Why would any claims department ever want to be the ‘best’ in the industry? When the ‘best’ is usually being described in terms of some confused definition of ‘service’ delivered to a tiny minority of policyholders.
Why would an outsource partner continually emphasise their ‘customer centric’ credentials, without actually defining and understanding exactly who their customers are, or what they really need?
Why is claims often described as the ‘moment of truth’ for the insurance sector when this very laudable concept means something entirely different to how it is being used, and elevating claims to this position of pre-eminence in the truth stakes is to severely distort the real position of the claims function?
I ask these questions because it seems to me that the claims industry, where I ply my trade, is in danger of conforming to mainstream management theory about how businesses work when, in fact, very different criteria should be applied to our sector. Perhaps it is time to go ‘against the norm’ and develop our own definitions of excellence, relevance, and true functionality that would act as better reference points for strategic and tactical decisions in the sector.
It’s Not Our Function to ‘Settle Claims’
If Black & Decker sell 500,000 electric drills p.a., how many people want an electric drill?
The answer, of course, is none. Nobody wants an electric drill. What they want is a hole in which they can insert a screw and put up a shelf, hang a picture, repair a pipe, or a million other uses. The drill is an enabler and not an end in itself.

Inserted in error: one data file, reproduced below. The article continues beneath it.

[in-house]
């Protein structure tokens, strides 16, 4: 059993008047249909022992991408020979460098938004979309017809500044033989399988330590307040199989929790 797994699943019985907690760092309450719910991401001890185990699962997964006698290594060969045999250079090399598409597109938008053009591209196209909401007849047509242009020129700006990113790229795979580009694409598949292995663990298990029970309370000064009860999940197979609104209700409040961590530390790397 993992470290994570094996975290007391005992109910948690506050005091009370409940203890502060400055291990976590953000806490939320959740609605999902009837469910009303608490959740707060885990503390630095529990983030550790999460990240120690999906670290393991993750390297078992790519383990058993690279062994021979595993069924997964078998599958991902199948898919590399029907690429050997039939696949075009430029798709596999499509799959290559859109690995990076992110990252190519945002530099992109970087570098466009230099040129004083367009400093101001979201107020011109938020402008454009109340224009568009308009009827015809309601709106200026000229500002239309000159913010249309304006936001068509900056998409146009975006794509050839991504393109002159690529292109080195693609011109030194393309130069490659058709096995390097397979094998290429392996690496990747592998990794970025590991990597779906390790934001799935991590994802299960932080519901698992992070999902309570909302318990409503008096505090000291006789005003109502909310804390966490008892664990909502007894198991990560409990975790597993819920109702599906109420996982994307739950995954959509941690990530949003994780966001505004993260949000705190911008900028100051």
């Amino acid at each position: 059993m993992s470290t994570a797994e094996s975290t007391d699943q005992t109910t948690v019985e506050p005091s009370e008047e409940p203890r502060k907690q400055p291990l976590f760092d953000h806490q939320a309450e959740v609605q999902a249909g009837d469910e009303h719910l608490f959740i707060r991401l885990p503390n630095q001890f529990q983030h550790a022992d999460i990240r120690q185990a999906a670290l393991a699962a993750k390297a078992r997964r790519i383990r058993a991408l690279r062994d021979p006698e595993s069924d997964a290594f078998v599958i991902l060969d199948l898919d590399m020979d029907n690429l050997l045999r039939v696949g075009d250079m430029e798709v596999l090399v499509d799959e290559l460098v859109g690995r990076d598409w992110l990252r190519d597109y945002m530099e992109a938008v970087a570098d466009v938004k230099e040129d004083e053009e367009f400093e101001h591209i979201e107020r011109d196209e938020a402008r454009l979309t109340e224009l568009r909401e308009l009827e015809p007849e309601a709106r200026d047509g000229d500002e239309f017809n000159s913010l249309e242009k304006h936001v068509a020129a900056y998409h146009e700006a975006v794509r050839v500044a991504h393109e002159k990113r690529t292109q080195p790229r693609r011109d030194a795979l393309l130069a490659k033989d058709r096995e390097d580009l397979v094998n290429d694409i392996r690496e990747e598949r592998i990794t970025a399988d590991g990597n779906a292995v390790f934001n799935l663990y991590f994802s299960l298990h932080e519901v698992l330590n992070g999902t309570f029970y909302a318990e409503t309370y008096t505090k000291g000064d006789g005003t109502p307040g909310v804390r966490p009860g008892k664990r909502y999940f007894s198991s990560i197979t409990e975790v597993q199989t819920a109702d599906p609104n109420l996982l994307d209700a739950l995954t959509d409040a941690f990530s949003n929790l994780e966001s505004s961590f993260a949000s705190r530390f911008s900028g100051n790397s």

Exactly the same concept applies to the claims function. All too often I see claims departments operating with a focus on ‘settling claims’ and congratulating themselves on achieving ‘excellence’ as defined by customer ratings and NPS scores. Since when did customers become the sole arbiter of excellence?
If a claims department successfully and fairly triages liability decisions and settles fewer claims than previously, is that not also a description of excellence? Or maybe they become more adept at using appropriate loss adjusting services. Or perhaps they generate more income from fees, commissions and supplier contributions. You can bet that the finance department would regard this as ‘excellent’!
In other words, the function of claims settlement is as the enabler to achieving a more fundamental set of goals within the business. It is simply a means to an end and not the end itself.
It’s all About Value Creation
The core ‘raison d’etre’ of a claims operation is to find, design, and deliver value to the business. That value would be defined in terms of net cost management (i.e. fulfilment spend less income generated and subrogation), delivering the right customer solutions at the right time, protection of shareholder and policyholder interests, and a strategic direction that will enable the claims function to add to the competitive positioning of the business as a whole
If you get all of this right, and in balance, then you have cause to think that you have an ‘excellent’ claims function.
Going against the norm and redefining the claims function as the value creation department is not an act of rebellion. It is instead a reminder to us all that simply following the herd is the quickest way to I know to end up in the abattoir!